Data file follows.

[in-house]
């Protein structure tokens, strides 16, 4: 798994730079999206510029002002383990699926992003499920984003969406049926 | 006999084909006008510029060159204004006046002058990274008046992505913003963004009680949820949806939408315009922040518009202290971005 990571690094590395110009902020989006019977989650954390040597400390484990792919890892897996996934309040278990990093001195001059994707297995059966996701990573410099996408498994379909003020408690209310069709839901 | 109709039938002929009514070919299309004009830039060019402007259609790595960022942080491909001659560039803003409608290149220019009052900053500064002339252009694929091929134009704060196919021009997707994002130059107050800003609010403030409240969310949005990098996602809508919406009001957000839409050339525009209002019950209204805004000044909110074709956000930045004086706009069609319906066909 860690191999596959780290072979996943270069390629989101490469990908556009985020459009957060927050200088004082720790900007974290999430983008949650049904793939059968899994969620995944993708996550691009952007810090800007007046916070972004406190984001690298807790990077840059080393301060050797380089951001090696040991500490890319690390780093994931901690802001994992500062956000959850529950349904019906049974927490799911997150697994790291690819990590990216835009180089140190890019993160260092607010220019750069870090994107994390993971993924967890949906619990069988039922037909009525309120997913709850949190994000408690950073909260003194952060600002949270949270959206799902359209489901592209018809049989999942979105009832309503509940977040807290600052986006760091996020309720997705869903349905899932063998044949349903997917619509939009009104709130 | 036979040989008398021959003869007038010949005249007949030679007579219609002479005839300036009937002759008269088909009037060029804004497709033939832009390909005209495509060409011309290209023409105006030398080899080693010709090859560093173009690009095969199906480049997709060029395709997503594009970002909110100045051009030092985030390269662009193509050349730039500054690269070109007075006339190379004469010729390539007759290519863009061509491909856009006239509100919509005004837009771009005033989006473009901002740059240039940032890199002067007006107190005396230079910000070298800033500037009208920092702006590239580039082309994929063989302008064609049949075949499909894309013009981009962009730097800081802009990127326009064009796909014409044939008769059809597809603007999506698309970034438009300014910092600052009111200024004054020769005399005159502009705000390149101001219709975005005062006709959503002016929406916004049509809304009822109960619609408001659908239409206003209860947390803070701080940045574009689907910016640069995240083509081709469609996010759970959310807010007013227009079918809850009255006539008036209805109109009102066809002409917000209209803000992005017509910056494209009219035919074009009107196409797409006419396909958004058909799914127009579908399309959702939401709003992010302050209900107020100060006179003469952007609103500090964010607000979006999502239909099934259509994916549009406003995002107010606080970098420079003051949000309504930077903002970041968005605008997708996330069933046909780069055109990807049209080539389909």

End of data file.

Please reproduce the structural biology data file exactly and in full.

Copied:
[in-house]
């Protein structure tokens, strides 16, 4: 798994730079999206510029002002383990699926992003499920984003969406049926 | 006999084909006008510029060159204004006046002058990274008046992505913003963004009680949820949806939408315009922040518009202290971005 990571690094590395110009902020989006019977989650954390040597400390484990792919890892897996996934309040278990990093001195001059994707297995059966996701990573410099996408498994379909003020408690209310069709839901 | 109709039938002929009514070919299309004009830039060019402007259609790595960022942080491909001659560039803003409608290149220019009052900053500064002339252009694929091929134009704060196919021009997707994002130059107050800003609010403030409240969310949005990098996602809508919406009001957000839409050339525009209002019950209204805004000044909110074709956000930045004086706009069609319906066909 860690191999596959780290072979996943270069390629989101490469990908556009985020459009957060927050200088004082720790900007974290999430983008949650049904793939059968899994969620995944993708996550691009952007810090800007007046916070972004406190984001690298807790990077840059080393301060050797380089951001090696040991500490890319690390780093994931901690802001994992500062956000959850529950349904019906049974927490799911997150697994790291690819990590990216835009180089140190890019993160260092607010220019750069870090994107994390993971993924967890949906619990069988039922037909009525309120997913709850949190994000408690950073909260003194952060600002949270949270959206799902359209489901592209018809049989999942979105009832309503509940977040807290600052986006760091996020309720997705869903349905899932063998044949349903997917619509939009009104709130 | 036979040989008398021959003869007038010949005249007949030679007579219609002479005839300036009937002759008269088909009037060029804004497709033939832009390909005209495509060409011309290209023409105006030398080899080693010709090859560093173009690009095969199906480049997709060029395709997503594009970002909110100045051009030092985030390269662009193509050349730039500054690269070109007075006339190379004469010729390539007759290519863009061509491909856009006239509100919509005004837009771009005033989006473009901002740059240039940032890199002067007006107190005396230079910000070298800033500037009208920092702006590239580039082309994929063989302008064609049949075949499909894309013009981009962009730097800081802009990127326009064009796909014409044939008769059809597809603007999506698309970034438009300014910092600052009111200024004054020769005399005159502009705000390149101001219709975005005062006709959503002016929406916004049509809304009822109960619609408001659908239409206003209860947390803070701080940045574009689907910016640069995240083509081709469609996010759970959310807010007013227009079918809850009255006539008036209805109109009102066809002409917000209209803000992005017509910056494209009219035919074009009107196409797409006419396909958004058909799914127009579908399309959702939401709003992010302050209900107020100060006179003469952007609103500090964010607000979006999502239909099934259509994916549009406003995002107010606080970098420079003051949000309504930077903002970041968005605008997708996330069933046909780069055109990807049209080539389909």